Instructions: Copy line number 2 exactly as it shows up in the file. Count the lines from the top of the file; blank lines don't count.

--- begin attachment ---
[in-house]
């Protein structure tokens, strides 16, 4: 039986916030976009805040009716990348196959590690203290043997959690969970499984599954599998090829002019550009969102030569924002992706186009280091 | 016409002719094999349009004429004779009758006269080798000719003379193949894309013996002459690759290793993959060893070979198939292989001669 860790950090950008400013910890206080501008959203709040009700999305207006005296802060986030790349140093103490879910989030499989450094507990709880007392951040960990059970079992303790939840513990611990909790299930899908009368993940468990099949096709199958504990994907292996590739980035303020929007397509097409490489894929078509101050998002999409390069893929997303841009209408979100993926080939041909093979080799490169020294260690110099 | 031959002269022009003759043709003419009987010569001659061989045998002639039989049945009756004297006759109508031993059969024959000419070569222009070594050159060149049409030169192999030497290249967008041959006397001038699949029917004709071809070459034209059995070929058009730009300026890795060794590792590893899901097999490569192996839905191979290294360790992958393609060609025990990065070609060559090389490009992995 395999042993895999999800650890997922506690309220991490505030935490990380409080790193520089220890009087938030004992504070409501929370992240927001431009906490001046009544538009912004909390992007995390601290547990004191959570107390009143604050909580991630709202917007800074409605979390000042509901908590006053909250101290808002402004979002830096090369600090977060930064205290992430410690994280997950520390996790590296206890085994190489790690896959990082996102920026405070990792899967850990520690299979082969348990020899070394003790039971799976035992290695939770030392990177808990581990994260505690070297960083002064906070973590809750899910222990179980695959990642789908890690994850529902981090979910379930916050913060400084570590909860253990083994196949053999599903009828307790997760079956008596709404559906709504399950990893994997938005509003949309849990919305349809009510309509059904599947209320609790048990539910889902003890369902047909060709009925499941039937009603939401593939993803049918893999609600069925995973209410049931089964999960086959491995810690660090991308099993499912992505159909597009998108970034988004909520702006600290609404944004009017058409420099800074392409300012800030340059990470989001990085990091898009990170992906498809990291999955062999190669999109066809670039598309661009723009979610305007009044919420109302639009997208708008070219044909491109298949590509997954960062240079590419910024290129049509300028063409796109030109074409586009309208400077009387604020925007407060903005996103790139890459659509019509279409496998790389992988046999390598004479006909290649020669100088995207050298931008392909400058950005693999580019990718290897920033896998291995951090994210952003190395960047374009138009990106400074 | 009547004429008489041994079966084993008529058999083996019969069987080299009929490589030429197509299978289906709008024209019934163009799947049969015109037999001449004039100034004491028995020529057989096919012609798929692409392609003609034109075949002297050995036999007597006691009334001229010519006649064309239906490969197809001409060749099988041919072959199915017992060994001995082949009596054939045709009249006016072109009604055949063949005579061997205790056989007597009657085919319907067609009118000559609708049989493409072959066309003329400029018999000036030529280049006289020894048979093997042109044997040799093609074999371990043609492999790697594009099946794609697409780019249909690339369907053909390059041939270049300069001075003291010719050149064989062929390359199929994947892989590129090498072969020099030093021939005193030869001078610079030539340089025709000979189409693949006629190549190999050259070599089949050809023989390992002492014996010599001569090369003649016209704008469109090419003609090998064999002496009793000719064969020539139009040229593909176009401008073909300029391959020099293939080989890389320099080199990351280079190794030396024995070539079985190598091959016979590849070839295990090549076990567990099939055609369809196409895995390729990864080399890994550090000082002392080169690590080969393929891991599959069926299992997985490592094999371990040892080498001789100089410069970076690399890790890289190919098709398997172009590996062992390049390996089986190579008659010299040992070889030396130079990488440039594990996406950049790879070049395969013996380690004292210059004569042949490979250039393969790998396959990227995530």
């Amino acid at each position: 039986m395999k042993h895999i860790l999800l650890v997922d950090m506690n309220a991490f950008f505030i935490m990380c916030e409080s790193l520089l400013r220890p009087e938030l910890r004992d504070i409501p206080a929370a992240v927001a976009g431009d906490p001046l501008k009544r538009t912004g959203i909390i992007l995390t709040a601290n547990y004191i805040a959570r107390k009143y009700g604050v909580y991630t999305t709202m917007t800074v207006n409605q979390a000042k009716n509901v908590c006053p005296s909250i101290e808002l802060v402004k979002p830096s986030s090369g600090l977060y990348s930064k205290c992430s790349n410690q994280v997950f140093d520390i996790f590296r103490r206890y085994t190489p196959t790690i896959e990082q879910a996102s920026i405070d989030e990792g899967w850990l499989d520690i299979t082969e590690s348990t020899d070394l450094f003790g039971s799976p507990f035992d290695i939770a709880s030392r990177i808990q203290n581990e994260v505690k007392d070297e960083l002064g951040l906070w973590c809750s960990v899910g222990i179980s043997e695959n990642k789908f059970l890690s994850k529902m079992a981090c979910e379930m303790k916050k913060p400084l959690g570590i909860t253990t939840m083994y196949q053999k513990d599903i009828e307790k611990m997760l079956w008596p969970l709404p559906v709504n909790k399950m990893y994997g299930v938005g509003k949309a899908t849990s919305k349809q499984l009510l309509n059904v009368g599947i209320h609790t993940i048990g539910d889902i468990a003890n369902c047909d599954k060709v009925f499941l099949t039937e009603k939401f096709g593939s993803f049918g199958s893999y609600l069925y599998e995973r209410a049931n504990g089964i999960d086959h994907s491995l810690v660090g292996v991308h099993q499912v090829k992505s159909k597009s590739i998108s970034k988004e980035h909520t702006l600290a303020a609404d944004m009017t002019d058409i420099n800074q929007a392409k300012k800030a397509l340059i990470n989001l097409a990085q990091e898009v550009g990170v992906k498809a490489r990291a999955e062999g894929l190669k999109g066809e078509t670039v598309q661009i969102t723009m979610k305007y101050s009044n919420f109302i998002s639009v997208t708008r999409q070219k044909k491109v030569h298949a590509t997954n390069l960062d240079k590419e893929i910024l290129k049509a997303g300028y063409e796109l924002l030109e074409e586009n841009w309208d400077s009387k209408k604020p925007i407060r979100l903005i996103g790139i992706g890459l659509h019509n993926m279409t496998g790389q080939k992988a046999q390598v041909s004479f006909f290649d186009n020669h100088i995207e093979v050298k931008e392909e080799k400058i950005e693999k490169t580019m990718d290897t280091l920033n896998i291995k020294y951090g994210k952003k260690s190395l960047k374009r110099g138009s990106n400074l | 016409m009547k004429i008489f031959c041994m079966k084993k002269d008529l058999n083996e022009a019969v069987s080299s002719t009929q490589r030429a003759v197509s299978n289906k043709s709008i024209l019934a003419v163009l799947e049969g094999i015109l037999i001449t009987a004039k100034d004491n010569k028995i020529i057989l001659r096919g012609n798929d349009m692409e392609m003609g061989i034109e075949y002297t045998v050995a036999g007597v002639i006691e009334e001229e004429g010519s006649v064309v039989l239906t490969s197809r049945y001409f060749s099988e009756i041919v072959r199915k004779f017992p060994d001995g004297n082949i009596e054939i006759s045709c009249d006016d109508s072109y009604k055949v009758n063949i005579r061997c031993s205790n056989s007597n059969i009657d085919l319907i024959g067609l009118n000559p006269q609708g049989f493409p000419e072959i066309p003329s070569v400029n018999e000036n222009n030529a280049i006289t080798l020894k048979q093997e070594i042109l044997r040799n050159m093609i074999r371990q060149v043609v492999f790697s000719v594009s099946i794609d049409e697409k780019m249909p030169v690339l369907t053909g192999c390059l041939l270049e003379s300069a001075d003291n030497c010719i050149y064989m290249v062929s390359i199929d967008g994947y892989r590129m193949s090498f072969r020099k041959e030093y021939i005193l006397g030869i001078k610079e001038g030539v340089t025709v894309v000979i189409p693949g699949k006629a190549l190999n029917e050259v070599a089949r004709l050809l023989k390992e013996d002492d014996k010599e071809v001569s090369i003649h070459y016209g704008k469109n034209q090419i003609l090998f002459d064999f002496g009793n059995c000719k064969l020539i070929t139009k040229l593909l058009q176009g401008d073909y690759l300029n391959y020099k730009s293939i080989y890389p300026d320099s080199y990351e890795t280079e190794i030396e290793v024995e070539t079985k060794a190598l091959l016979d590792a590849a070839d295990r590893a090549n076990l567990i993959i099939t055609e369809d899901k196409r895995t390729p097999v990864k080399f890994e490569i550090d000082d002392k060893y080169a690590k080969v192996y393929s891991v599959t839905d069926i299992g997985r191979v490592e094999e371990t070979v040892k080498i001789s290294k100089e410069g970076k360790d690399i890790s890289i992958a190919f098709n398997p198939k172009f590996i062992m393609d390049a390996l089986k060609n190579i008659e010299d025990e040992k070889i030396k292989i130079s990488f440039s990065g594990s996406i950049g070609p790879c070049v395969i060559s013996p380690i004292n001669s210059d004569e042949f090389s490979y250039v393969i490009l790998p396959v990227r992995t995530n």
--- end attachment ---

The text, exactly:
């Protein structure tokens, strides 16, 4: 039986916030976009805040009716990348196959590690203290043997959690969970499984599954599998090829002019550009969102030569924002992706186009280091 | 016409002719094999349009004429004779009758006269080798000719003379193949894309013996002459690759290793993959060893070979198939292989001669 860790950090950008400013910890206080501008959203709040009700999305207006005296802060986030790349140093103490879910989030499989450094507990709880007392951040960990059970079992303790939840513990611990909790299930899908009368993940468990099949096709199958504990994907292996590739980035303020929007397509097409490489894929078509101050998002999409390069893929997303841009209408979100993926080939041909093979080799490169020294260690110099 | 031959002269022009003759043709003419009987010569001659061989045998002639039989049945009756004297006759109508031993059969024959000419070569222009070594050159060149049409030169192999030497290249967008041959006397001038699949029917004709071809070459034209059995070929058009730009300026890795060794590792590893899901097999490569192996839905191979290294360790992958393609060609025990990065070609060559090389490009992995 395999042993895999999800650890997922506690309220991490505030935490990380409080790193520089220890009087938030004992504070409501929370992240927001431009906490001046009544538009912004909390992007995390601290547990004191959570107390009143604050909580991630709202917007800074409605979390000042509901908590006053909250101290808002402004979002830096090369600090977060930064205290992430410690994280997950520390996790590296206890085994190489790690896959990082996102920026405070990792899967850990520690299979082969348990020899070394003790039971799976035992290695939770030392990177808990581990994260505690070297960083002064906070973590809750899910222990179980695959990642789908890690994850529902981090979910379930916050913060400084570590909860253990083994196949053999599903009828307790997760079956008596709404559906709504399950990893994997938005509003949309849990919305349809009510309509059904599947209320609790048990539910889902003890369902047909060709009925499941039937009603939401593939993803049918893999609600069925995973209410049931089964999960086959491995810690660090991308099993499912992505159909597009998108970034988004909520702006600290609404944004009017058409420099800074392409300012800030340059990470989001990085990091898009990170992906498809990291999955062999190669999109066809670039598309661009723009979610305007009044919420109302639009997208708008070219044909491109298949590509997954960062240079590419910024290129049509300028063409796109030109074409586009309208400077009387604020925007407060903005996103790139890459659509019509279409496998790389992988046999390598004479006909290649020669100088995207050298931008392909400058950005693999580019990718290897920033896998291995951090994210952003190395960047374009138009990106400074 | 009547004429008489041994079966084993008529058999083996019969069987080299009929490589030429197509299978289906709008024209019934163009799947049969015109037999001449004039100034004491028995020529057989096919012609798929692409392609003609034109075949002297050995036999007597006691009334001229010519006649064309239906490969197809001409060749099988041919072959199915017992060994001995082949009596054939045709009249006016072109009604055949063949005579061997205790056989007597009657085919319907067609009118000559609708049989493409072959066309003329400029018999000036030529280049006289020894048979093997042109044997040799093609074999371990043609492999790697594009099946794609697409780019249909690339369907053909390059041939270049300069001075003291010719050149064989062929390359199929994947892989590129090498072969020099030093021939005193030869001078610079030539340089025709000979189409693949006629190549190999050259070599089949050809023989390992002492014996010599001569090369003649016209704008469109090419003609090998064999002496009793000719064969020539139009040229593909176009401008073909300029391959020099293939080989890389320099080199990351280079190794030396024995070539079985190598091959016979590849070839295990090549076990567990099939055609369809196409895995390729990864080399890994550090000082002392080169690590080969393929891991599959069926299992997985490592094999371990040892080498001789100089410069970076690399890790890289190919098709398997172009590996062992390049390996089986190579008659010299040992070889030396130079990488440039594990996406950049790879070049395969013996380690004292210059004569042949490979250039393969790998396959990227995530």